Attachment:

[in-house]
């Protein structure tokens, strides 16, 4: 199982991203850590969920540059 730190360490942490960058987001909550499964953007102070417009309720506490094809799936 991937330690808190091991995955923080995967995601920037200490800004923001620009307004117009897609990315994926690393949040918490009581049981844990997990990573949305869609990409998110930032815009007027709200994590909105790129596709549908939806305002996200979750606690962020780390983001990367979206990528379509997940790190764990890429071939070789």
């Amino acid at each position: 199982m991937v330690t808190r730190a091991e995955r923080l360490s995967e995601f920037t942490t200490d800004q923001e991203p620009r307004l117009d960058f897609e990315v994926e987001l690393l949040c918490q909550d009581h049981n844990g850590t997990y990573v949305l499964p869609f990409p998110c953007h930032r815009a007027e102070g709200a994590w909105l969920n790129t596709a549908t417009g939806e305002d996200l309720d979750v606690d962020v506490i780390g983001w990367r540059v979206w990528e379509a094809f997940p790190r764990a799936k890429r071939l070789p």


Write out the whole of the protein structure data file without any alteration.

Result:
[in-house]
């Protein structure tokens, strides 16, 4: 199982991203850590969920540059 730190360490942490960058987001909550499964953007102070417009309720506490094809799936 991937330690808190091991995955923080995967995601920037200490800004923001620009307004117009897609990315994926690393949040918490009581049981844990997990990573949305869609990409998110930032815009007027709200994590909105790129596709549908939806305002996200979750606690962020780390983001990367979206990528379509997940790190764990890429071939070789």
């Amino acid at each position: 199982m991937v330690t808190r730190a091991e995955r923080l360490s995967e995601f920037t942490t200490d800004q923001e991203p620009r307004l117009d960058f897609e990315v994926e987001l690393l949040c918490q909550d009581h049981n844990g850590t997990y990573v949305l499964p869609f990409p998110c953007h930032r815009a007027e102070g709200a994590w909105l969920n790129t596709a549908t417009g939806e305002d996200l309720d979750v606690d962020v506490i780390g983001w990367r540059v979206w990528e379509a094809f997940p790190r764990a799936k890429r071939l070789p």